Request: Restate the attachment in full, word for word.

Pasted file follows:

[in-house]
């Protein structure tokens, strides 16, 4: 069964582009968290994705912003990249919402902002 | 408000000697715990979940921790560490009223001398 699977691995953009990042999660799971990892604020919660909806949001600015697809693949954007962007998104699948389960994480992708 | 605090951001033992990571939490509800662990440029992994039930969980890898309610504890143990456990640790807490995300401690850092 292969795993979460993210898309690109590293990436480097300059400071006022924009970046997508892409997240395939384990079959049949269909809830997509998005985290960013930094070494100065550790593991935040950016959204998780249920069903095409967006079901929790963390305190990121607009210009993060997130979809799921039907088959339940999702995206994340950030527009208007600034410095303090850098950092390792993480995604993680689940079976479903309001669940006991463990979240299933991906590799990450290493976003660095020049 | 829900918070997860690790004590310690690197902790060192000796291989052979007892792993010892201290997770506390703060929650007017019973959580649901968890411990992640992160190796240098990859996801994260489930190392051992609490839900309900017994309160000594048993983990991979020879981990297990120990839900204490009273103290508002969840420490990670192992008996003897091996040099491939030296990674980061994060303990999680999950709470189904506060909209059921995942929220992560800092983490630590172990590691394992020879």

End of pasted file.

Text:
[in-house]
């Protein structure tokens, strides 16, 4: 069964582009968290994705912003990249919402902002 | 408000000697715990979940921790560490009223001398 699977691995953009990042999660799971990892604020919660909806949001600015697809693949954007962007998104699948389960994480992708 | 605090951001033992990571939490509800662990440029992994039930969980890898309610504890143990456990640790807490995300401690850092 292969795993979460993210898309690109590293990436480097300059400071006022924009970046997508892409997240395939384990079959049949269909809830997509998005985290960013930094070494100065550790593991935040950016959204998780249920069903095409967006079901929790963390305190990121607009210009993060997130979809799921039907088959339940999702995206994340950030527009208007600034410095303090850098950092390792993480995604993680689940079976479903309001669940006991463990979240299933991906590799990450290493976003660095020049 | 829900918070997860690790004590310690690197902790060192000796291989052979007892792993010892201290997770506390703060929650007017019973959580649901968890411990992640992160190796240098990859996801994260489930190392051992609490839900309900017994309160000594048993983990991979020879981990297990120990839900204490009273103290508002969840420490990670192992008996003897091996040099491939030296990674980061994060303990999680999950709470189904506060909209059921995942929220992560800092983490630590172990590691394992020879």